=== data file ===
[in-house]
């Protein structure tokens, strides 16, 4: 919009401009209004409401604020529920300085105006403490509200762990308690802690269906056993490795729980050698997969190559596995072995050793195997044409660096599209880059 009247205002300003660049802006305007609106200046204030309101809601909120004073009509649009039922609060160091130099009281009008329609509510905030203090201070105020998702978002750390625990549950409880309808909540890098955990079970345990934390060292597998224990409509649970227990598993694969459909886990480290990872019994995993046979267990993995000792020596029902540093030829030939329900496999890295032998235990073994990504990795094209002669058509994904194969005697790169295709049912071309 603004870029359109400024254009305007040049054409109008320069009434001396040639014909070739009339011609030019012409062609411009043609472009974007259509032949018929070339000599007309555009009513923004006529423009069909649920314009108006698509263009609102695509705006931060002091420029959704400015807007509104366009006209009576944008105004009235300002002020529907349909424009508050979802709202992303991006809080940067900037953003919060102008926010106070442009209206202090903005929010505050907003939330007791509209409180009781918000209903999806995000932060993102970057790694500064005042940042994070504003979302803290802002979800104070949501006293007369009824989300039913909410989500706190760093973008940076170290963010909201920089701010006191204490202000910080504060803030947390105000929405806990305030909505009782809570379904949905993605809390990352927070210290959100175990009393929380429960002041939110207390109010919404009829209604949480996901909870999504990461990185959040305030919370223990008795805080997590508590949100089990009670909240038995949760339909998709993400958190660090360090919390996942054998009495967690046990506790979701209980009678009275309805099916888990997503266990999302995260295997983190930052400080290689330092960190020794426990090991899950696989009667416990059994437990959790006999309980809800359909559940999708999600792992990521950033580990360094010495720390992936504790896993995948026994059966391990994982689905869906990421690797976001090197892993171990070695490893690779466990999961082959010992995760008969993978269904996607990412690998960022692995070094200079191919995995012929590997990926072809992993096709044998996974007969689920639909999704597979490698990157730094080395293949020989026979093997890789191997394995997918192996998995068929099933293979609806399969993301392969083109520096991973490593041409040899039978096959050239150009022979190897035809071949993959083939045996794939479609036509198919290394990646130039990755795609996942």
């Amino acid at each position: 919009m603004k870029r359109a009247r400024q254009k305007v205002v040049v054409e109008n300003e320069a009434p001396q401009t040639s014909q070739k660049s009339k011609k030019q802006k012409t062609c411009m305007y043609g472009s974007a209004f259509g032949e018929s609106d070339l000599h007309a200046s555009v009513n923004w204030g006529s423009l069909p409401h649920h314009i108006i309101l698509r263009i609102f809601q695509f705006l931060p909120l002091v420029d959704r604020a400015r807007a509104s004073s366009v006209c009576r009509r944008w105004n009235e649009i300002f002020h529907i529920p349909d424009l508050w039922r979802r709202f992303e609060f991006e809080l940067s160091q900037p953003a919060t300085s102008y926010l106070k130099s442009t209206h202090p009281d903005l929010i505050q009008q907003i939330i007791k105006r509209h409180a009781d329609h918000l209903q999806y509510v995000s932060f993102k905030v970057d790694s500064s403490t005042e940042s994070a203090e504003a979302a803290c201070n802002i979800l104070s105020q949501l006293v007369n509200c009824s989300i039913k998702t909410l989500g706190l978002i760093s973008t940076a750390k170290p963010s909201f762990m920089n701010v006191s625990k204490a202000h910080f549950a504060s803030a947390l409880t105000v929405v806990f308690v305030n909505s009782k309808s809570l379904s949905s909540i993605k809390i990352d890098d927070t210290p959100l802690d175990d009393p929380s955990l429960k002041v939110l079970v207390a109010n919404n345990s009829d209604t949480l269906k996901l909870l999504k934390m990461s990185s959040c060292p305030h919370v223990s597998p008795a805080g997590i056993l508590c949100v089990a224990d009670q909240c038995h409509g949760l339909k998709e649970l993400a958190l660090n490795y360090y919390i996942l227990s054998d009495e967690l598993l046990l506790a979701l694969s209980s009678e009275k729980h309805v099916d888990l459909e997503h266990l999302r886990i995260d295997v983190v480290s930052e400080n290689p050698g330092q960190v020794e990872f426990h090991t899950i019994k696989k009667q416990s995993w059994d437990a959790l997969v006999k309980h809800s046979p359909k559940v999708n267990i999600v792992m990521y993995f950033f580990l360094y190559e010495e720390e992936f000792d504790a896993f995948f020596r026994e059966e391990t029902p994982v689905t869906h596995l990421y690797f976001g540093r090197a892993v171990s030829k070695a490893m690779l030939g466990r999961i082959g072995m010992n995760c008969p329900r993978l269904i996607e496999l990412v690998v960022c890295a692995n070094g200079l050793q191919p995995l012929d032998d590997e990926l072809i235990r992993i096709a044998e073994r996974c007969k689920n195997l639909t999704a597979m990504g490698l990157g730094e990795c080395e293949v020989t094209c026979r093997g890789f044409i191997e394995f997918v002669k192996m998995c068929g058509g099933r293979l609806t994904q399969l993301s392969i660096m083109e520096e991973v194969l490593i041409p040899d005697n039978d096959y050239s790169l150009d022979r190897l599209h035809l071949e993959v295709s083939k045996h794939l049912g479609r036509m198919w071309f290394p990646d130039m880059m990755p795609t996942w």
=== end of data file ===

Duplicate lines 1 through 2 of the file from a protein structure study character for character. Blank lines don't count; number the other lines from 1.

[in-house]
């Protein structure tokens, strides 16, 4: 919009401009209004409401604020529920300085105006403490509200762990308690802690269906056993490795729980050698997969190559596995072995050793195997044409660096599209880059 009247205002300003660049802006305007609106200046204030309101809601909120004073009509649009039922609060160091130099009281009008329609509510905030203090201070105020998702978002750390625990549950409880309808909540890098955990079970345990934390060292597998224990409509649970227990598993694969459909886990480290990872019994995993046979267990993995000792020596029902540093030829030939329900496999890295032998235990073994990504990795094209002669058509994904194969005697790169295709049912071309 603004870029359109400024254009305007040049054409109008320069009434001396040639014909070739009339011609030019012409062609411009043609472009974007259509032949018929070339000599007309555009009513923004006529423009069909649920314009108006698509263009609102695509705006931060002091420029959704400015807007509104366009006209009576944008105004009235300002002020529907349909424009508050979802709202992303991006809080940067900037953003919060102008926010106070442009209206202090903005929010505050907003939330007791509209409180009781918000209903999806995000932060993102970057790694500064005042940042994070504003979302803290802002979800104070949501006293007369009824989300039913909410989500706190760093973008940076170290963010909201920089701010006191204490202000910080504060803030947390105000929405806990305030909505009782809570379904949905993605809390990352927070210290959100175990009393929380429960002041939110207390109010919404009829209604949480996901909870999504990461990185959040305030919370223990008795805080997590508590949100089990009670909240038995949760339909998709993400958190660090360090919390996942054998009495967690046990506790979701209980009678009275309805099916888990997503266990999302995260295997983190930052400080290689330092960190020794426990090991899950696989009667416990059994437990959790006999309980809800359909559940999708999600792992990521950033580990360094010495720390992936504790896993995948026994059966391990994982689905869906990421690797976001090197892993171990070695490893690779466990999961082959010992995760008969993978269904996607990412690998960022692995070094200079191919995995012929590997990926072809992993096709044998996974007969689920639909999704597979490698990157730094080395293949020989026979093997890789191997394995997918192996998995068929099933293979609806399969993301392969083109520096991973490593041409040899039978096959050239150009022979190897035809071949993959083939045996794939479609036509198919290394990646130039990755795609996942």